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when we say or use of via (vaya)? and
when we say or use of via (viya)?
I say vaya when it's on the front of a bus: 'Blackburn via Darwen', and viya when it's the name of an Italian street.
Maybe we need to do a survey to see if people who say dayta say vie-uh, and people who say dah-tuh say vee-uh... or the other way round!
I'm not a teacher, but I write for a living. Please don't ask me about 2nd conditionals, but I'm a safe bet for what reads well in (American) English.
I've always pronounced it "vee-uh" like it's Italian (or Latin, rather).
One way to be sure of the pronunciation is to say /baɪ'wejǝv/
I tried to search about this, when say via (vee-aa) or when say via (vaa-ya)
First i got that both have a place in pronunciation. you can pronounce both.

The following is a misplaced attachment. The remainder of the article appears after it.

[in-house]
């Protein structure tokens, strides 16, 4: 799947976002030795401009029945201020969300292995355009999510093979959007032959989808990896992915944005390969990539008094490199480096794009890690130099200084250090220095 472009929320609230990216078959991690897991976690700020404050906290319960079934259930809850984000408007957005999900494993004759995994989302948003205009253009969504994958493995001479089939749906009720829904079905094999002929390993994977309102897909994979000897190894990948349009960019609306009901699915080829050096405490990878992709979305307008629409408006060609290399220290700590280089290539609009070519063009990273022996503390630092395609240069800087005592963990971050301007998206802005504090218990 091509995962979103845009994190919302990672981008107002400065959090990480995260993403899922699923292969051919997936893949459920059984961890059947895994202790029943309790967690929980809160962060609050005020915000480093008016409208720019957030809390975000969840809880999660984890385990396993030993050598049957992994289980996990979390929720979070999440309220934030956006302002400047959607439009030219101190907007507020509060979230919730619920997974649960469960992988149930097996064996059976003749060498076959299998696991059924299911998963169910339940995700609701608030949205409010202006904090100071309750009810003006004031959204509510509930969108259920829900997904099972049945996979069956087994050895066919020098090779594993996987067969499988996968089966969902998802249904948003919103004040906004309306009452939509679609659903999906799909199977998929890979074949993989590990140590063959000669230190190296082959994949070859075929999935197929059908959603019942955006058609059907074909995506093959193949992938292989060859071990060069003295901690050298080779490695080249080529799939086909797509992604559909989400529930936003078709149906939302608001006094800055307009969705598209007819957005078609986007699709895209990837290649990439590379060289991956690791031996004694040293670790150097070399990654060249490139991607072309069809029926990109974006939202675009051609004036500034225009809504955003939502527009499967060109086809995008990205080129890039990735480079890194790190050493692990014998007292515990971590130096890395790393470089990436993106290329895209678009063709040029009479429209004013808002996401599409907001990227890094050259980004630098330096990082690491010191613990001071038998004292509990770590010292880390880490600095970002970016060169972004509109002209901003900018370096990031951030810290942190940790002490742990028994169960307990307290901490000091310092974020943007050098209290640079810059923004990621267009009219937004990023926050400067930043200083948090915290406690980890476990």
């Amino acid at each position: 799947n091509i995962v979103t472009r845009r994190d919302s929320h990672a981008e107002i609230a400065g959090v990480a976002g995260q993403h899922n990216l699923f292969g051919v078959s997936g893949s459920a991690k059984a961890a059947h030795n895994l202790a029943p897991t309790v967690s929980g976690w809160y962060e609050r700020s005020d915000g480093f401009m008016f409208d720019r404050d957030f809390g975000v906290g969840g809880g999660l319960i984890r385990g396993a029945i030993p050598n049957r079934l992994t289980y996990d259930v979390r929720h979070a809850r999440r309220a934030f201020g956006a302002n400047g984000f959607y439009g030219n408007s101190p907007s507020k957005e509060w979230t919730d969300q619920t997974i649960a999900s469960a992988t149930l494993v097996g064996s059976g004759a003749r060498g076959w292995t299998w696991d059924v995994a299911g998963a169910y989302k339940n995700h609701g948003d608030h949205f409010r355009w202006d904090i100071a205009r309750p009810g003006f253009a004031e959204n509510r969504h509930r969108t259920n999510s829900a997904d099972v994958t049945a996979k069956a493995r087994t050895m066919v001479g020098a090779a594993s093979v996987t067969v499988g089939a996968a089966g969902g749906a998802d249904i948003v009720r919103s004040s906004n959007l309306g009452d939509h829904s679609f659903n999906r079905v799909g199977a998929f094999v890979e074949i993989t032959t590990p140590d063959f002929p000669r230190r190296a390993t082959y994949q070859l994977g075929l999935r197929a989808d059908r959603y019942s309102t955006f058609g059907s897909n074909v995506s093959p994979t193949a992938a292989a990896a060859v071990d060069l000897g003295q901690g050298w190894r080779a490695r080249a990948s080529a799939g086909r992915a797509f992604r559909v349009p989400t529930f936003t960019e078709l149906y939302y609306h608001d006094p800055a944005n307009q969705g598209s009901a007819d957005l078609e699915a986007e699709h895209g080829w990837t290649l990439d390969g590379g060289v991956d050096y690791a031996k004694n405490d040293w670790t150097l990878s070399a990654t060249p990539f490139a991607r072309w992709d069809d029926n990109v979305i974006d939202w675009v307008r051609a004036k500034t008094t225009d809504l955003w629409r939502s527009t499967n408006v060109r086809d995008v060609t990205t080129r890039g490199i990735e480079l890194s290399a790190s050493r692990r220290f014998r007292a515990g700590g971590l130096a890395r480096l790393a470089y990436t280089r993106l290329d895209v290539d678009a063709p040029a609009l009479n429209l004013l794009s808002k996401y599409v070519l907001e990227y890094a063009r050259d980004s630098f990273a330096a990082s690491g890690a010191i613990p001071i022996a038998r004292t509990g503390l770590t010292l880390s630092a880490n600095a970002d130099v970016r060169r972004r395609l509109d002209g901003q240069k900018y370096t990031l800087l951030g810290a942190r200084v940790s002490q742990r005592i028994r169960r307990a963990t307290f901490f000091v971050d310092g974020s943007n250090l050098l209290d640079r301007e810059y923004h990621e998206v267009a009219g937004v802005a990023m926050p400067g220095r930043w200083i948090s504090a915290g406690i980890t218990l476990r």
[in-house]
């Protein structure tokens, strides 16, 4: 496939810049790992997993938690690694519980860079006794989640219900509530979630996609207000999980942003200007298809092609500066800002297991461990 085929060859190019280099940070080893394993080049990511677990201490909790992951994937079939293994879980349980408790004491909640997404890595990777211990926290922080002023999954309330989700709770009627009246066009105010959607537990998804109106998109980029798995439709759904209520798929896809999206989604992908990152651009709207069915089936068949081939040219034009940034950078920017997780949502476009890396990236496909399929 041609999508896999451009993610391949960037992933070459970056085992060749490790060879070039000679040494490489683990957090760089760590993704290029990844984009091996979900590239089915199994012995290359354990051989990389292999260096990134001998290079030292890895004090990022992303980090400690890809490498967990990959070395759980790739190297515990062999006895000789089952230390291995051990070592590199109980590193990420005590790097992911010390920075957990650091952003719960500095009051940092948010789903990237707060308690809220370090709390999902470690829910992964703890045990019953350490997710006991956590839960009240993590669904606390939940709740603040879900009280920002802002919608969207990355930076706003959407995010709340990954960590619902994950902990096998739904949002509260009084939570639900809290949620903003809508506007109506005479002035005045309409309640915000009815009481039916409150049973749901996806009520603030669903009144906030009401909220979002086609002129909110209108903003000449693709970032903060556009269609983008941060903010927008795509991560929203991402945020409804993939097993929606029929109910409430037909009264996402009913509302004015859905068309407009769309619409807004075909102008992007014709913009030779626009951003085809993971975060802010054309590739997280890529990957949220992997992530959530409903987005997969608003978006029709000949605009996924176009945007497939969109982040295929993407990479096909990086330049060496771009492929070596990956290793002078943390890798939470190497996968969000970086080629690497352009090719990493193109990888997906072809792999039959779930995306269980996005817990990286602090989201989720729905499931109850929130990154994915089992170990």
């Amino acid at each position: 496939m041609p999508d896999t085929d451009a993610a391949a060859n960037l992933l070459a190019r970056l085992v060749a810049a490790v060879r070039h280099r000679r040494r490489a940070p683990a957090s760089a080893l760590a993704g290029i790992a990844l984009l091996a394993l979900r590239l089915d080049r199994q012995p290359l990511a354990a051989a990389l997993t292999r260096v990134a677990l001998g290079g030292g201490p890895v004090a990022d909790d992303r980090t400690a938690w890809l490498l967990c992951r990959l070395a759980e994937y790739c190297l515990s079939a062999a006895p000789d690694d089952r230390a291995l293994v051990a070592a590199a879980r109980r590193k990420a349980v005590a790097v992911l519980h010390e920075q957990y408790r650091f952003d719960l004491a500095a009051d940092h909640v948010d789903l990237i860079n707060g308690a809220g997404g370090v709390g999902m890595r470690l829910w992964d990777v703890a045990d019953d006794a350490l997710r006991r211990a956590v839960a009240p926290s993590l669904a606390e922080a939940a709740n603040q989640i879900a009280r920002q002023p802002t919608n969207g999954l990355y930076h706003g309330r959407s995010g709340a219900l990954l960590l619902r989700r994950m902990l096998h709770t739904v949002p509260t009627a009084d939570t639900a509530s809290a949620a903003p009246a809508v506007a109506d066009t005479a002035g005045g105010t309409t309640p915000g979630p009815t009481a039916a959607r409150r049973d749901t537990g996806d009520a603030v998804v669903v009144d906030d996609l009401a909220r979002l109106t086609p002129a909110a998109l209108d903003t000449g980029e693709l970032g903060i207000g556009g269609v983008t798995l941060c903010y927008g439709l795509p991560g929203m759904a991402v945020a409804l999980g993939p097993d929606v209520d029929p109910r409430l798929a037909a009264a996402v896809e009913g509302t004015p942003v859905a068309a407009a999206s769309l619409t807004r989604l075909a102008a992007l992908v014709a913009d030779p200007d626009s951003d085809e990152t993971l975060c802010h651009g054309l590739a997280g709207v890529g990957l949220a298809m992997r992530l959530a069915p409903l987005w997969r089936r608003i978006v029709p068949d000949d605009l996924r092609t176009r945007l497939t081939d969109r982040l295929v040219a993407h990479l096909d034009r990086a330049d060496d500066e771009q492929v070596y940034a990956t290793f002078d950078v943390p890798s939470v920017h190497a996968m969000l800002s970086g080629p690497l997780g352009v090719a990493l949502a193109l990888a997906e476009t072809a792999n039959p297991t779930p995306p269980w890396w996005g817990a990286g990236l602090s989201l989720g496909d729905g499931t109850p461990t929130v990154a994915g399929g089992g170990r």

but what i got, you can pronounce one for a different situation or meaning and for other too.. .
for example, Mr. abc will return home via (vaa-ya) Britain and France.
and Translators can now work from home, via (vee-ya) email system.
There is no difference in meaning or usage. Some people say it one way, others the other.
PS * I think people know what I mean by this: /vi:ǝ/. But the other way (/vaɪǝ/) was also derived from the accepted scholarly pronunciation for Classical Latin at one time in England: hence the /aɪ/ pronunciation commonly used in words used (especially in legal contexts) in England today - bona fide, prima facie, viva voce etc.